Fifth graders working in a math class at AltSchool Yerba Buena. 
Fifth graders working in a math class at AltSchool Yerba Buena.  - 
Listen To The Story

From targeted content to Facebook ads, we've all experienced personalization on the web — and now tech companies are offering similar technology in schools. Software designers say it can help kids learn at their own pace. But it’s not yet clear whether personalized tech will help students.

At AltSchool, a Bay Area, California-based network of private schools, the classroom might sound like an educator's dream: Students as young as 10 work quietly on subjects like subtraction. They have their lessons and goals tailored to their individual needs with the help of software. Eleven-year-old Myles Gardiner reads his individual goals from the system:  “I will improve my writing by using more advanced vocabulary, writing with detail and description.”  

AltSchool runs a number of schools in California and New York, where tuition runs $20,000 or more. The company is developing software that can replicate these classes in public and private schools around the country. 

The software helps track student data and logs work. For example, to improve Myles' writing, his teachers might assign more vocabulary exercises for him. They would then track his progress and mark a goal as completed when Myles demonstrates proficiency.

“The big goal is to empower students to drive their own learning, and to do that requires some pretty significant shifts in education, away from a one-size-fits-all to a truly personalized experience for each and every learner,” explained Devin Vodicka, the chief impact officer at AltSchool who helps design its curriculum.

Personalized learning isn’t new — the idea of trying to teach students individually is something that’s been around for decades. But the software can make personalization less cumbersome.

“The platform makes it easier to personalize because it puts everything into one place. [Teachers] can track student progress, and they can share with families without having to cobble together different technologies,” said Emily Dahm, a former teacher at AltSchool and now head of its Yerba Buena location.

AltSchool isn’t alone in doing this. Other companies are also creating and distributing the educational software, some with big tech backers like the Chan Zuckerberg Initiative and the Bill and Melinda Gates Foundation. Education Week estimates the booming education tech industry, including hardware and software, is worth about $8 billion  a year, and much of that is devoted to personalized learning.  However, the think tank RAND Corporation studied the technology, and said it could not draw a causal relationship between personalized learning programs and improved student test scores.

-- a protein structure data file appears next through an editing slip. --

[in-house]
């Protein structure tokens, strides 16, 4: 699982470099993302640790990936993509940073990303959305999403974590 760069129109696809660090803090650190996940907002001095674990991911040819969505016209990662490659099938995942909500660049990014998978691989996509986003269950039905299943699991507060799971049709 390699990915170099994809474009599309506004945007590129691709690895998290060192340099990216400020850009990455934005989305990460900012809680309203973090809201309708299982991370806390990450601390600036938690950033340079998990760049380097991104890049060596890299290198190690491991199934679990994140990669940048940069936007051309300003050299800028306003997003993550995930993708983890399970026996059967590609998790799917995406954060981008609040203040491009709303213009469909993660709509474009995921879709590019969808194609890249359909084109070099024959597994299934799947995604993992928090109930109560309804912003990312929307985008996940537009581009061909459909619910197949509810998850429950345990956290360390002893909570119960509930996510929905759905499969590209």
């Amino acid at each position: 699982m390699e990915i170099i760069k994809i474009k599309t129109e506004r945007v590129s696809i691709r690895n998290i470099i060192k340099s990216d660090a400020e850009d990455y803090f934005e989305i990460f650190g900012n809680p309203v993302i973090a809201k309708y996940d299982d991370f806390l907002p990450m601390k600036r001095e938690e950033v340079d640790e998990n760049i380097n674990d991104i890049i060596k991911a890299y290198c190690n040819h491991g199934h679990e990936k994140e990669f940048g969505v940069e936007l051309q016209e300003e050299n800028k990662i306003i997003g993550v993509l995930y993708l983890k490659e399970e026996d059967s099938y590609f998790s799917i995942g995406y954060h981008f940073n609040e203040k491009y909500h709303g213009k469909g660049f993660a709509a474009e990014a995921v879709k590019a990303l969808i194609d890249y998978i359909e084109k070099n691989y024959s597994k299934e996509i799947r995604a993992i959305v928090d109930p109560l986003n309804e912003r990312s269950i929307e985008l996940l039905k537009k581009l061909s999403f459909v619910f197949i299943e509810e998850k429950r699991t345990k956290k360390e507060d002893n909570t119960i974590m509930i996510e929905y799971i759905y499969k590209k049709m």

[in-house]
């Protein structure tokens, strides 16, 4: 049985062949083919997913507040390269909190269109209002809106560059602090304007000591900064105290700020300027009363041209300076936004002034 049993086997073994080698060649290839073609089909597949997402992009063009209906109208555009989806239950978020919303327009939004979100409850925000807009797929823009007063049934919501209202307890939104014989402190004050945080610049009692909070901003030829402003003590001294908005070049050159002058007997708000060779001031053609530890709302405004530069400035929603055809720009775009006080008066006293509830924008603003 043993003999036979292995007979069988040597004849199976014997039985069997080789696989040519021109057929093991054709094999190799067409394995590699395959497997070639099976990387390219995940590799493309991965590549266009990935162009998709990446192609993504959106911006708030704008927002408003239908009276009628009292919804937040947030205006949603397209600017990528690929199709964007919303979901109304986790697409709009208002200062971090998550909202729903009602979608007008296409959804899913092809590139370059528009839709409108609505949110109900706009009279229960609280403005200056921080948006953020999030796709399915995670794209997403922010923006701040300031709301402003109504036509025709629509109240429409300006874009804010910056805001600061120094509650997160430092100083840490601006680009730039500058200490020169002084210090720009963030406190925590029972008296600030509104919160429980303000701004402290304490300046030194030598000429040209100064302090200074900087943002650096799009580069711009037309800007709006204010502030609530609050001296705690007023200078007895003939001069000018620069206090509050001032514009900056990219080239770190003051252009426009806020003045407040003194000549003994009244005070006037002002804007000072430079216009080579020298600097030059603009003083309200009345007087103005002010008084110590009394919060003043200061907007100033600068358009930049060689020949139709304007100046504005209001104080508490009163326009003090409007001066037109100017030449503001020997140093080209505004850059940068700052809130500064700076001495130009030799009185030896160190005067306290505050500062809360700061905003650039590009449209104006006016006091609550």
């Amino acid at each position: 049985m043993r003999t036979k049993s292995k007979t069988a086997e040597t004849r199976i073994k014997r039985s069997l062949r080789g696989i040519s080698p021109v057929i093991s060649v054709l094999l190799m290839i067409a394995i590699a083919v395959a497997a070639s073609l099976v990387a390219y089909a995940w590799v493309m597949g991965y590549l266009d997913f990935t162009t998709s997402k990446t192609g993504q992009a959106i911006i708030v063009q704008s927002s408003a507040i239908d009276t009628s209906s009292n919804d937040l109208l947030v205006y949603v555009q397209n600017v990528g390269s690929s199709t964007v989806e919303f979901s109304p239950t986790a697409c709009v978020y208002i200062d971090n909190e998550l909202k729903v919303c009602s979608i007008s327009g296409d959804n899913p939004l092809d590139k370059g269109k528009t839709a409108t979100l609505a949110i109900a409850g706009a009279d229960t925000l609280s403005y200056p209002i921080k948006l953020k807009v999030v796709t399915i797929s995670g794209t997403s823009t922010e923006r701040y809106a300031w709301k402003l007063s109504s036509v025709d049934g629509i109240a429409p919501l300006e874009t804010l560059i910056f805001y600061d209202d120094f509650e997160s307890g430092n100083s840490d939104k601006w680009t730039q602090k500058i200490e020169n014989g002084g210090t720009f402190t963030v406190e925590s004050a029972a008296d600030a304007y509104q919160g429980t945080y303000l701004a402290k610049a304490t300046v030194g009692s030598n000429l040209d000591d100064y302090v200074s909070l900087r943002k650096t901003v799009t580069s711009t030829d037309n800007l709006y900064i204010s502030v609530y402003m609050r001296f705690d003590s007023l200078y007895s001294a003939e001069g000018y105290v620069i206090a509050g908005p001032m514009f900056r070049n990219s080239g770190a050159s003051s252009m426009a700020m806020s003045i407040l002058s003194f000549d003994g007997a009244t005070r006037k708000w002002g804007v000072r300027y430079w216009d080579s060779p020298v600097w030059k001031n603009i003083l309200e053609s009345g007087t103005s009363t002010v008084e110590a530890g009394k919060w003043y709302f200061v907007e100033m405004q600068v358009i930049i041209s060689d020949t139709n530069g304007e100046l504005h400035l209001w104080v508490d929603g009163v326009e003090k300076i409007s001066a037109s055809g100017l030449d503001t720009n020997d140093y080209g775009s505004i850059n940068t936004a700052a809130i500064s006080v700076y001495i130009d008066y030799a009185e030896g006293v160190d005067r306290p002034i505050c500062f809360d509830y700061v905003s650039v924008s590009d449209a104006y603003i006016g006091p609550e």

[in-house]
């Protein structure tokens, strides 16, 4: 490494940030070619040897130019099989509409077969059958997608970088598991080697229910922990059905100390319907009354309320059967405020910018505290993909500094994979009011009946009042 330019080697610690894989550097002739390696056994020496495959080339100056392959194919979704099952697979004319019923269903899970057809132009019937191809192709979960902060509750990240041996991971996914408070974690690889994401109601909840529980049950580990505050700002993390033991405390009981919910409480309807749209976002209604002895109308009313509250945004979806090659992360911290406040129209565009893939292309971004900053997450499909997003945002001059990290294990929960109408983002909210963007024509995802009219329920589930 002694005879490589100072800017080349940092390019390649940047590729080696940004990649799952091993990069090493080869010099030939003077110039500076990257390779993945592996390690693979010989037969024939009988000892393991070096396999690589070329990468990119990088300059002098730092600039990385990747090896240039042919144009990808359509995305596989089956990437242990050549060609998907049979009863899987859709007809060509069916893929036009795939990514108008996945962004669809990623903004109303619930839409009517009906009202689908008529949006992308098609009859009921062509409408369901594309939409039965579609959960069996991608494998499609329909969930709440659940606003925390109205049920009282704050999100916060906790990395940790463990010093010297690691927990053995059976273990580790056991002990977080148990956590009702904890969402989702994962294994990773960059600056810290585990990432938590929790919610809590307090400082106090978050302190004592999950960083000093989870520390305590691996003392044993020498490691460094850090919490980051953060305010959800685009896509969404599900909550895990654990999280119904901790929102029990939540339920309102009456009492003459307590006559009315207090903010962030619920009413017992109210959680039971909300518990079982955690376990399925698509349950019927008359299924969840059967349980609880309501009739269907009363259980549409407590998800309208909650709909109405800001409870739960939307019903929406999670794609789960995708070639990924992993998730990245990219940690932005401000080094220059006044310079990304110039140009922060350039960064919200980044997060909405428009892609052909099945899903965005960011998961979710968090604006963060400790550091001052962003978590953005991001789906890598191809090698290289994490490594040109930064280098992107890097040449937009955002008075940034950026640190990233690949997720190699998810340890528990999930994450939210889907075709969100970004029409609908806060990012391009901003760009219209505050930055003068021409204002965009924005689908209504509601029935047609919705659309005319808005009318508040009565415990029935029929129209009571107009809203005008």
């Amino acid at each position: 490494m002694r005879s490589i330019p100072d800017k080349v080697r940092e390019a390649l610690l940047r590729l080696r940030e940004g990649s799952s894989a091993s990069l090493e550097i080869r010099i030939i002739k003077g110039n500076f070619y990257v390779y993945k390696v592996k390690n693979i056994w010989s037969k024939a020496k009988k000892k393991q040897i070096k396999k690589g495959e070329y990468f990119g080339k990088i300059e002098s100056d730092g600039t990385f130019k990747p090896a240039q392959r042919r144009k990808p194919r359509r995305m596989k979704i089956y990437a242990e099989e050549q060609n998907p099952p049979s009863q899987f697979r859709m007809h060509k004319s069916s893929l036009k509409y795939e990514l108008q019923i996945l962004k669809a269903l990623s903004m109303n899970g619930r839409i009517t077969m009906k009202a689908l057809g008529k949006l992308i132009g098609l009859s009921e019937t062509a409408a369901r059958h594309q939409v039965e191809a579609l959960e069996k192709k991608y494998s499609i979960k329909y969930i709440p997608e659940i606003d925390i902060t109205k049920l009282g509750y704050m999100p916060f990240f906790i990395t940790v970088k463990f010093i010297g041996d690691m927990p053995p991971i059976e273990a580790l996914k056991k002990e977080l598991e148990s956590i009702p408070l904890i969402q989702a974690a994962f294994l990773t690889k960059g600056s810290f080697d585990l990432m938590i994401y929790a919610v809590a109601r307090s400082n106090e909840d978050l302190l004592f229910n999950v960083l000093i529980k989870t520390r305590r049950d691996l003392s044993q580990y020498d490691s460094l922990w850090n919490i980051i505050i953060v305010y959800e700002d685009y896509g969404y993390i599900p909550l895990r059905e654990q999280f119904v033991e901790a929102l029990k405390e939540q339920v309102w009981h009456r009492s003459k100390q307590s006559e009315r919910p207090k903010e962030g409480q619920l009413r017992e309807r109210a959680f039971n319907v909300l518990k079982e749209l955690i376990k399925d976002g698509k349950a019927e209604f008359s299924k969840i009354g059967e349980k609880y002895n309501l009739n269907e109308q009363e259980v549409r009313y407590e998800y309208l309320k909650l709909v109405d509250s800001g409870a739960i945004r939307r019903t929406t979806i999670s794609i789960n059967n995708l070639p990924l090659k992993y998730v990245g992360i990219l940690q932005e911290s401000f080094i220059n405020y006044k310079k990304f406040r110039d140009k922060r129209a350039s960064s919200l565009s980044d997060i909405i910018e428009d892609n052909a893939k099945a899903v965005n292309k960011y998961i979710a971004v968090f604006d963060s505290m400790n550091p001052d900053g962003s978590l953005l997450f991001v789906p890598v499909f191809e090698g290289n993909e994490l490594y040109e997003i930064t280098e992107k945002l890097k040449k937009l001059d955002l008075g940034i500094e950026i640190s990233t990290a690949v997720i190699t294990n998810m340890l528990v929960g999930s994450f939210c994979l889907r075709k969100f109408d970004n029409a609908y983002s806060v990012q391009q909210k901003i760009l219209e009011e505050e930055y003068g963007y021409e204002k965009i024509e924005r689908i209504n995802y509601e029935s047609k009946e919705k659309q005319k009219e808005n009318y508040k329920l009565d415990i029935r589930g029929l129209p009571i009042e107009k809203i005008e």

And some teachers also question how helpful the software is. Julian Cortella is a teacher who formerly taught at Summit, a school in Redwood City, California that developed a personalized learning program with the help of Facebook engineers. Cortella said he doubts that software can truly serve kids’ individual learning needs.

“It takes not only a lot of training, it takes a lot of hard work and it really takes a master curriculum planner, developer,” he said. He added that he thinks the technology “still has a long way to go.”

Now, AltSchool is looking to close some of its lab schools to focus on distributing and marketing its platform. But Benjamin Herold, a reporter with Education Week who covers the personalized learning industry, said educators should approach the technology with caution.

“Certainly there’s a vested interest for some of the large companies to have their technologies sold and used in schools, and they’re pushing that very hard without a whole lot of evidence that they’re improving education,” he said.

Today, many school districts across the country are using some kind of personalized learning software. And AltSchool will be testing its software in public schools in California next year, in the Arcadia Unified and Menlo Park school districts.

“I think the best compliment I can give is not to say how much your programs have taught me (a ton), but how much Marketplace has motivated me to go out and teach myself.” – Michael in Arlington, VA

As a nonprofit news organization, what matters to us is the same thing that matters to you: being a source for trustworthy, independent news that makes people smarter about business and the economy. So if Marketplace has helped you understand the economy better, make more informed financial decisions or just encouraged you to think differently, we’re asking you to give a little something back.

Become a Marketplace Investor today – in whatever amount is right for you – and keep public service journalism strong. We’re grateful for your support.